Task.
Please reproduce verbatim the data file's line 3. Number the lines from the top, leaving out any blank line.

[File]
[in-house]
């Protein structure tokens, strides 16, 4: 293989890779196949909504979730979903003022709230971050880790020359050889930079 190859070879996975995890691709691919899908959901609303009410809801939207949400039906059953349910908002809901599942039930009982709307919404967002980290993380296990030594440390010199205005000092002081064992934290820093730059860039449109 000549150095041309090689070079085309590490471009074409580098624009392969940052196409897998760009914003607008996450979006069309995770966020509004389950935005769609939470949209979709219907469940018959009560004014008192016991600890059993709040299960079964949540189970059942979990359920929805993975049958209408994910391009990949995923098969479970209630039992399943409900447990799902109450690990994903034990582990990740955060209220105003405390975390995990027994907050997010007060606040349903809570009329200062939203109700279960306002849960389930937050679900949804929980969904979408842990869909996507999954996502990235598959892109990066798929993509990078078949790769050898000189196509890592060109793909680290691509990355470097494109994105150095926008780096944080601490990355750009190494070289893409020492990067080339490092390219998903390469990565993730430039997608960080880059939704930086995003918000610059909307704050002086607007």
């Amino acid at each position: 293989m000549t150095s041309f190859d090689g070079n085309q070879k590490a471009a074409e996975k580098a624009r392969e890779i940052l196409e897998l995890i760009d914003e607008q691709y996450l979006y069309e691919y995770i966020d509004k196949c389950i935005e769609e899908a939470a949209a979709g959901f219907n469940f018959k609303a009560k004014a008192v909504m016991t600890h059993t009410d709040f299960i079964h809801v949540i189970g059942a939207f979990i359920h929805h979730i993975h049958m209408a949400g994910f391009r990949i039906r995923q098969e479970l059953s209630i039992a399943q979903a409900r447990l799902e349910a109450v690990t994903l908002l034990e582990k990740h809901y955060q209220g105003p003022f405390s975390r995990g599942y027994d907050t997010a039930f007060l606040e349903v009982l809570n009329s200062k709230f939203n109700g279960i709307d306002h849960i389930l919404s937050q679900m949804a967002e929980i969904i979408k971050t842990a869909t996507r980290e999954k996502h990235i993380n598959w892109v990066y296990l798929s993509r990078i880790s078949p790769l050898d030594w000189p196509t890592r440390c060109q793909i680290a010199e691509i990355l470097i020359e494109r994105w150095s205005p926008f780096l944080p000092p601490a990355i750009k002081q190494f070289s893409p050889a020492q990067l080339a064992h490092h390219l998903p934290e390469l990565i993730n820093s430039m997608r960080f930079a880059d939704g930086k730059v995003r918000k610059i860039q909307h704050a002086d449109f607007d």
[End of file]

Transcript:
């Amino acid at each position: 293989m000549t150095s041309f190859d090689g070079n085309q070879k590490a471009a074409e996975k580098a624009r392969e890779i940052l196409e897998l995890i760009d914003e607008q691709y996450l979006y069309e691919y995770i966020d509004k196949c389950i935005e769609e899908a939470a949209a979709g959901f219907n469940f018959k609303a009560k004014a008192v909504m016991t600890h059993t009410d709040f299960i079964h809801v949540i189970g059942a939207f979990i359920h929805h979730i993975h049958m209408a949400g994910f391009r990949i039906r995923q098969e479970l059953s209630i039992a399943q979903a409900r447990l799902e349910a109450v690990t994903l908002l034990e582990k990740h809901y955060q209220g105003p003022f405390s975390r995990g599942y027994d907050t997010a039930f007060l606040e349903v009982l809570n009329s200062k709230f939203n109700g279960i709307d306002h849960i389930l919404s937050q679900m949804a967002e929980i969904i979408k971050t842990a869909t996507r980290e999954k996502h990235i993380n598959w892109v990066y296990l798929s993509r990078i880790s078949p790769l050898d030594w000189p196509t890592r440390c060109q793909i680290a010199e691509i990355l470097i020359e494109r994105w150095s205005p926008f780096l944080p000092p601490a990355i750009k002081q190494f070289s893409p050889a020492q990067l080339a064992h490092h390219l998903p934290e390469l990565i993730n820093s430039m997608r960080f930079a880059d939704g930086k730059v995003r918000k610059i860039q909307h704050a002086d449109f607007d």